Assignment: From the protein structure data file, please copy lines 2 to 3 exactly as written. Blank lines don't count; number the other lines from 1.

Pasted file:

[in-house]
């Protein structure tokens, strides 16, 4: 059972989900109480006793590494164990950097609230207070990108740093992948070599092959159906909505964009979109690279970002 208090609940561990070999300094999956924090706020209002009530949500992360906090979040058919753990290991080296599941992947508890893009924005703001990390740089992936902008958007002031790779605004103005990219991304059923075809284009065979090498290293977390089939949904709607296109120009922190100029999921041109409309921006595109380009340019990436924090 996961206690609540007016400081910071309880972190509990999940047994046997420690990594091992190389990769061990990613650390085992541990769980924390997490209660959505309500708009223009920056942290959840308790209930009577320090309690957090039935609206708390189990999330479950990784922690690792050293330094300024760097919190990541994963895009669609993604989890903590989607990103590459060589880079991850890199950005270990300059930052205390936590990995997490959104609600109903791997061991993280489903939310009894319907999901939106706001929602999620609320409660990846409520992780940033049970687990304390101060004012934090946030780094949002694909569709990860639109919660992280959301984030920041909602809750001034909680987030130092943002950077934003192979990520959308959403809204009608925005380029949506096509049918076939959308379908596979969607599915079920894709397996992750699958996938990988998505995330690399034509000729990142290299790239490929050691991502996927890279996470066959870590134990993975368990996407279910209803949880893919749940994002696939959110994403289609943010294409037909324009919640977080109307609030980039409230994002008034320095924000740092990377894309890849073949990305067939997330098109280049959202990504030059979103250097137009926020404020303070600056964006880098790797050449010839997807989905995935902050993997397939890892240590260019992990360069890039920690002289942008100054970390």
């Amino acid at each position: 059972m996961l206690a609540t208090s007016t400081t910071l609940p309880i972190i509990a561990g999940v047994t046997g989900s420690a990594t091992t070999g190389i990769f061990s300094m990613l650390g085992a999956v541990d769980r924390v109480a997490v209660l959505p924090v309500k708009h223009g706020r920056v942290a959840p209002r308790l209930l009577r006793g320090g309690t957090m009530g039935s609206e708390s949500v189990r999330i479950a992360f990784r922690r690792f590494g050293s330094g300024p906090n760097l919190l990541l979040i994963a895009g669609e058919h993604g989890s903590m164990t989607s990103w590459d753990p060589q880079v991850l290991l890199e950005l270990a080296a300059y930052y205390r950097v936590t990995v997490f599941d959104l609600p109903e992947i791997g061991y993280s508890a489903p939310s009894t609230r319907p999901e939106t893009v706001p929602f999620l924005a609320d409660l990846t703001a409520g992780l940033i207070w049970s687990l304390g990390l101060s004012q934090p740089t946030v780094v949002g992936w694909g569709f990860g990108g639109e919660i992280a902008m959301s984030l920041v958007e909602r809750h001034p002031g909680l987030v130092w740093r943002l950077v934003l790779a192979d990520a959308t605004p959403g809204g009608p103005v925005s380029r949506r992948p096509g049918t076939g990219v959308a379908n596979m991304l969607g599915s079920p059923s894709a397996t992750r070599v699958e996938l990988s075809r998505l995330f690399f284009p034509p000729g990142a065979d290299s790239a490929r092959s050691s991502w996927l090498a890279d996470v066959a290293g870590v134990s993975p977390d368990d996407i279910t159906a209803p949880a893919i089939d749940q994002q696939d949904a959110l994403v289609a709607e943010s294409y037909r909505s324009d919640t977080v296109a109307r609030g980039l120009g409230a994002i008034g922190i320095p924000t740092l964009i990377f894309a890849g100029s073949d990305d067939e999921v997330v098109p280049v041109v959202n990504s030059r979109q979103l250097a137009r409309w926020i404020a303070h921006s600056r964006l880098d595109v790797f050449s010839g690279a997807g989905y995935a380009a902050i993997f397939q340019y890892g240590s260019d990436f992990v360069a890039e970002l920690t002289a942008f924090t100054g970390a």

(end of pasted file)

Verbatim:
């Protein structure tokens, strides 16, 4: 059972989900109480006793590494164990950097609230207070990108740093992948070599092959159906909505964009979109690279970002 208090609940561990070999300094999956924090706020209002009530949500992360906090979040058919753990290991080296599941992947508890893009924005703001990390740089992936902008958007002031790779605004103005990219991304059923075809284009065979090498290293977390089939949904709607296109120009922190100029999921041109409309921006595109380009340019990436924090 996961206690609540007016400081910071309880972190509990999940047994046997420690990594091992190389990769061990990613650390085992541990769980924390997490209660959505309500708009223009920056942290959840308790209930009577320090309690957090039935609206708390189990999330479950990784922690690792050293330094300024760097919190990541994963895009669609993604989890903590989607990103590459060589880079991850890199950005270990300059930052205390936590990995997490959104609600109903791997061991993280489903939310009894319907999901939106706001929602999620609320409660990846409520992780940033049970687990304390101060004012934090946030780094949002694909569709990860639109919660992280959301984030920041909602809750001034909680987030130092943002950077934003192979990520959308959403809204009608925005380029949506096509049918076939959308379908596979969607599915079920894709397996992750699958996938990988998505995330690399034509000729990142290299790239490929050691991502996927890279996470066959870590134990993975368990996407279910209803949880893919749940994002696939959110994403289609943010294409037909324009919640977080109307609030980039409230994002008034320095924000740092990377894309890849073949990305067939997330098109280049959202990504030059979103250097137009926020404020303070600056964006880098790797050449010839997807989905995935902050993997397939890892240590260019992990360069890039920690002289942008100054970390």
């Amino acid at each position: 059972m996961l206690a609540t208090s007016t400081t910071l609940p309880i972190i509990a561990g999940v047994t046997g989900s420690a990594t091992t070999g190389i990769f061990s300094m990613l650390g085992a999956v541990d769980r924390v109480a997490v209660l959505p924090v309500k708009h223009g706020r920056v942290a959840p209002r308790l209930l009577r006793g320090g309690t957090m009530g039935s609206e708390s949500v189990r999330i479950a992360f990784r922690r690792f590494g050293s330094g300024p906090n760097l919190l990541l979040i994963a895009g669609e058919h993604g989890s903590m164990t989607s990103w590459d753990p060589q880079v991850l290991l890199e950005l270990a080296a300059y930052y205390r950097v936590t990995v997490f599941d959104l609600p109903e992947i791997g061991y993280s508890a489903p939310s009894t609230r319907p999901e939106t893009v706001p929602f999620l924005a609320d409660l990846t703001a409520g992780l940033i207070w049970s687990l304390g990390l101060s004012q934090p740089t946030v780094v949002g992936w694909g569709f990860g990108g639109e919660i992280a902008m959301s984030l920041v958007e909602r809750h001034p002031g909680l987030v130092w740093r943002l950077v934003l790779a192979d990520a959308t605004p959403g809204g009608p103005v925005s380029r949506r992948p096509g049918t076939g990219v959308a379908n596979m991304l969607g599915s079920p059923s894709a397996t992750r070599v699958e996938l990988s075809r998505l995330f690399f284009p034509p000729g990142a065979d290299s790239a490929r092959s050691s991502w996927l090498a890279d996470v066959a290293g870590v134990s993975p977390d368990d996407i279910t159906a209803p949880a893919i089939d749940q994002q696939d949904a959110l994403v289609a709607e943010s294409y037909r909505s324009d919640t977080v296109a109307r609030g980039l120009g409230a994002i008034g922190i320095p924000t740092l964009i990377f894309a890849g100029s073949d990305d067939e999921v997330v098109p280049v041109v959202n990504s030059r979109q979103l250097a137009r409309w926020i404020a303070h921006s600056r964006l880098d595109v790797f050449s010839g690279a997807g989905y995935a380009a902050i993997f397939q340019y890892g240590s260019d990436f992990v360069a890039e970002l920690t002289a942008f924090t100054g970390a």